To me, war is pretty much the biggest example we have of what happens when people operate from Fear instead of from Love.  Marianne Williamson writes a lot about this idea, and so do a lot of other people who also reference A Course In Miracles, but Daniel Quinn's novel, Ishmael lays it out from the perspective of cultural anthropology.  Fear/Love; Spirit/Ego or as Quinn says Givers/Takers.

Dick Cheney leads the Taker charge when it comes to waging war for direct, instant profits and for future profits when he and his buddies grab the mineral rights.  We know there's a shit ton of minerals in Afghanistan that the New York times calls, "essential to modern industry" (June 13, 2010).  Who knows what's in Iraq?  We just know there never were any weapons of mass destruction.

The difference between coming from Love or Fear is so easy to see that somebody made a little chart:

Keeping yourself in the Love place is pretty tricky, however.   Remembering to notice the beauty around you helps.  Jennifer over at realia came up with the Explore Beauty challenge a long time ago.  Seems like I've been working on my list of 101 Things of Beauty for more than a year because I always forget to add things to the list.  The snow on the trees outside my window yesterday morning deserve a mention.  That brings us to #065-101.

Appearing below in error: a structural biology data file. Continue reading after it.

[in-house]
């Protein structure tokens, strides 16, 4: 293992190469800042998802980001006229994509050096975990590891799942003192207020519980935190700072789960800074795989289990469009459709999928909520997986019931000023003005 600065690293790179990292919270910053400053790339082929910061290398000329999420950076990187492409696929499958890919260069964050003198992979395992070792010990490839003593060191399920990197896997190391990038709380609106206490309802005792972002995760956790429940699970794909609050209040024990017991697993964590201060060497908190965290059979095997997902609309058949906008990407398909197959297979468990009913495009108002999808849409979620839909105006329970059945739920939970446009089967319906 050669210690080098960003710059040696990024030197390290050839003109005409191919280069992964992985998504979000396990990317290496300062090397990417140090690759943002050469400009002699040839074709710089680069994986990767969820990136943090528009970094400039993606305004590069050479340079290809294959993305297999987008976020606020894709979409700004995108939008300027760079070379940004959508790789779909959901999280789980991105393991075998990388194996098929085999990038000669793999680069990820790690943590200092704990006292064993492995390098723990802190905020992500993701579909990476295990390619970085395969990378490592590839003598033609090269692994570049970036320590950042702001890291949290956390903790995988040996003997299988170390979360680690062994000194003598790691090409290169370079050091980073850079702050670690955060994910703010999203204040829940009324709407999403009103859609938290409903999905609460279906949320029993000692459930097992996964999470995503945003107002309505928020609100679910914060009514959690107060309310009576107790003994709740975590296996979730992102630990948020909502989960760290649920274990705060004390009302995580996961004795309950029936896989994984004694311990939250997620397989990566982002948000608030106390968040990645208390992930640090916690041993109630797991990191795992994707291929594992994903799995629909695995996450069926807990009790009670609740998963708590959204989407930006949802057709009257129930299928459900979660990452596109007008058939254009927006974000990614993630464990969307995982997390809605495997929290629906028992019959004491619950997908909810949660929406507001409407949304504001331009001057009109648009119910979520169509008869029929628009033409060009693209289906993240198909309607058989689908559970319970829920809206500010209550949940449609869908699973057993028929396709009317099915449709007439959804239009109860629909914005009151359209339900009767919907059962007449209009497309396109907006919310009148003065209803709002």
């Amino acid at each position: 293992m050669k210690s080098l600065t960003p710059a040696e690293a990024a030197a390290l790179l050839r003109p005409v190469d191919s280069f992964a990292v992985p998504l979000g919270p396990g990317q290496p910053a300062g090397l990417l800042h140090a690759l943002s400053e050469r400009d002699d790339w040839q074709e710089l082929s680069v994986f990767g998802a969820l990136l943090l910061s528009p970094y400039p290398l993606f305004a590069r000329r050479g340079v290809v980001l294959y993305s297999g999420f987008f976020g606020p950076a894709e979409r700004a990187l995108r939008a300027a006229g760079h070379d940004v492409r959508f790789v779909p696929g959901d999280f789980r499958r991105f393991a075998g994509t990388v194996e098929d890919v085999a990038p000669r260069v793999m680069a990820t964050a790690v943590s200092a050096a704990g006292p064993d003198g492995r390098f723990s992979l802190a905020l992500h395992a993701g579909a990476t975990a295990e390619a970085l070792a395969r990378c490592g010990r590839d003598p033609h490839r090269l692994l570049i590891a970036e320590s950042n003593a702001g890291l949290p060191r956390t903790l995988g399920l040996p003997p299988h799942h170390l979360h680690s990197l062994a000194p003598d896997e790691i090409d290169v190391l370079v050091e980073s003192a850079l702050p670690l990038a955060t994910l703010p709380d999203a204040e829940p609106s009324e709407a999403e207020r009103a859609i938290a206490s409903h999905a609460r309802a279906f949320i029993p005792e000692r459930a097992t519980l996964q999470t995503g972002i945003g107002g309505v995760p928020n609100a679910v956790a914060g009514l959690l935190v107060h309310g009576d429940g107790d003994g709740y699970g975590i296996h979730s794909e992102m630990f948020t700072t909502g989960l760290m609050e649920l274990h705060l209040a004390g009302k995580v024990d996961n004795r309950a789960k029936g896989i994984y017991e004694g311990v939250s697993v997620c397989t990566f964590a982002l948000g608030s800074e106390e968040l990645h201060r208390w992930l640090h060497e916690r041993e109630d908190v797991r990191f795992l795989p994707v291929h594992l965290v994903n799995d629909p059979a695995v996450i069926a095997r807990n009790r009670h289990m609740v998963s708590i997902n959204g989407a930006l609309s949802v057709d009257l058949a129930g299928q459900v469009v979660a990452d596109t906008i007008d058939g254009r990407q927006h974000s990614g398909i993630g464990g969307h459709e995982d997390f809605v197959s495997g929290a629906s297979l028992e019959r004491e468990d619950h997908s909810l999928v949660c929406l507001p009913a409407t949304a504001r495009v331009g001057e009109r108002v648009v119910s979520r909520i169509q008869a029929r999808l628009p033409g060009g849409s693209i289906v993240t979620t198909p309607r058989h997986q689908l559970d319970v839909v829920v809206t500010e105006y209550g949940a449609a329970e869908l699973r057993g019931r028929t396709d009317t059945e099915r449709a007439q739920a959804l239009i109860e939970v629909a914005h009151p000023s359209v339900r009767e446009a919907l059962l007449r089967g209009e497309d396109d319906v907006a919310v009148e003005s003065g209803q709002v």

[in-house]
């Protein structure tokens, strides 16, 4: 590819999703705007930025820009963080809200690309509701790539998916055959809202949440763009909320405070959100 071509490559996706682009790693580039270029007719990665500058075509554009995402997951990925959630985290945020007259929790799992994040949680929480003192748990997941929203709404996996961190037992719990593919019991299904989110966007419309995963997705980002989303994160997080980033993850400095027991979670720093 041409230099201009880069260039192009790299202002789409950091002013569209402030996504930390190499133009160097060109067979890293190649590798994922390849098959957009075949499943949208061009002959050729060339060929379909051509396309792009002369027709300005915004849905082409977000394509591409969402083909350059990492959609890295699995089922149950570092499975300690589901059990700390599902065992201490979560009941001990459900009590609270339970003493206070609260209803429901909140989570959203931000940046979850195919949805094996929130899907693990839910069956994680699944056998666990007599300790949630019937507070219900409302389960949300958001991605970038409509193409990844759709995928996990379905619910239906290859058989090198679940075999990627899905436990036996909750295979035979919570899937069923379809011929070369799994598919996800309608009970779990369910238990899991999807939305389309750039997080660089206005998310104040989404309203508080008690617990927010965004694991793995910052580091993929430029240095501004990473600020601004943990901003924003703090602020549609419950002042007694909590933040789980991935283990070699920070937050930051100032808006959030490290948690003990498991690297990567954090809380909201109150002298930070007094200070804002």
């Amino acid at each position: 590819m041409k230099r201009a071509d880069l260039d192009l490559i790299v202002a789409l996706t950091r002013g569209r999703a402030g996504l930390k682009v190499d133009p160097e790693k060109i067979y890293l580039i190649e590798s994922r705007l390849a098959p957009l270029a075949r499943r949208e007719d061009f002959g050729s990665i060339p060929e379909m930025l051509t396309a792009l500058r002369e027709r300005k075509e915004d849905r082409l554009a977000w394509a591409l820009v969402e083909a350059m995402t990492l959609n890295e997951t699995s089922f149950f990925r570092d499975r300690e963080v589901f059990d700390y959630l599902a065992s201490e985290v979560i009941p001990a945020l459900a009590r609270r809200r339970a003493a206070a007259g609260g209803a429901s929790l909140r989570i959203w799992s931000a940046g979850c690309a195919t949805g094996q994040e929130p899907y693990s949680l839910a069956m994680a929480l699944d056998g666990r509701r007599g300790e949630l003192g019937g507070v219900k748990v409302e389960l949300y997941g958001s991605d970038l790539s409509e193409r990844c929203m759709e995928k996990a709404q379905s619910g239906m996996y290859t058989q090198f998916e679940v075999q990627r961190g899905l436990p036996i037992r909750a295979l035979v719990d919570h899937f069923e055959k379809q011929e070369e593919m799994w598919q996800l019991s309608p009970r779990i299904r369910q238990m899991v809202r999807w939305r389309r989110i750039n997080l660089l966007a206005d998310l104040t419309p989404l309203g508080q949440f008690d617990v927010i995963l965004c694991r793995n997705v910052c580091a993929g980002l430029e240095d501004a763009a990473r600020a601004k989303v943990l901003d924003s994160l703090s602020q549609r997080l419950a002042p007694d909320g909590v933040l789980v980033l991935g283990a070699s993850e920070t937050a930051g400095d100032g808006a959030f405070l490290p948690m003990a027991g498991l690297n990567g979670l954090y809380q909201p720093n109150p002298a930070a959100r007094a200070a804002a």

Special thanks to Susan Cella, part of the Journey with Roundtree7 group on Facebook, who adjusted the contrast on this photo I took with my phone.


Anonymous said...

"......That most people in the US support killing little kids in Pakistan with drones......"

I think the logic is "Nits grow up to be lice", or some such. This presumption served the construct of Manifest Destiny quite well, or so I've read.

".......Keeping yourself in the Love place is pretty tricky......."

Not really, I found Rohypnol works a treat. Oh wait, you said "yourself", I thought you said "someone else", never mind.

Mr. Charleston said...

A bunch of thoughts on this post Trish but will limit my comments to two. 1. As pertains to supplying uneducated drones to the voluntary military, I was told my a senior navy guy that, today, the military only accepts one out of four who apply because of obesity, criminal history or can't pass the frigging test problems with the other three. Scary huh?
2. Have you noticed that more and more our troops are beginning to look like medieval knights in armor? Slipping backwards faster than I can keep up with.

PENolan said...

Mr. C - the scariest part about the military rejects is that they're probably cops and security guards, all getting ready to shoot at domestic terrorists like me. Yikes!

ALtoF, I'm sure you're right about the nits/lice idea. As for that particular tranquilizer, I believe I had a Rx for one of the derivatives years ago. I still had my fear of flying; I just slept through it.

Anonymous said...

I use Ativan.
Not because I have a "Fear of Flying", nyuck, but because I find long-hauls to South East Asia very boring.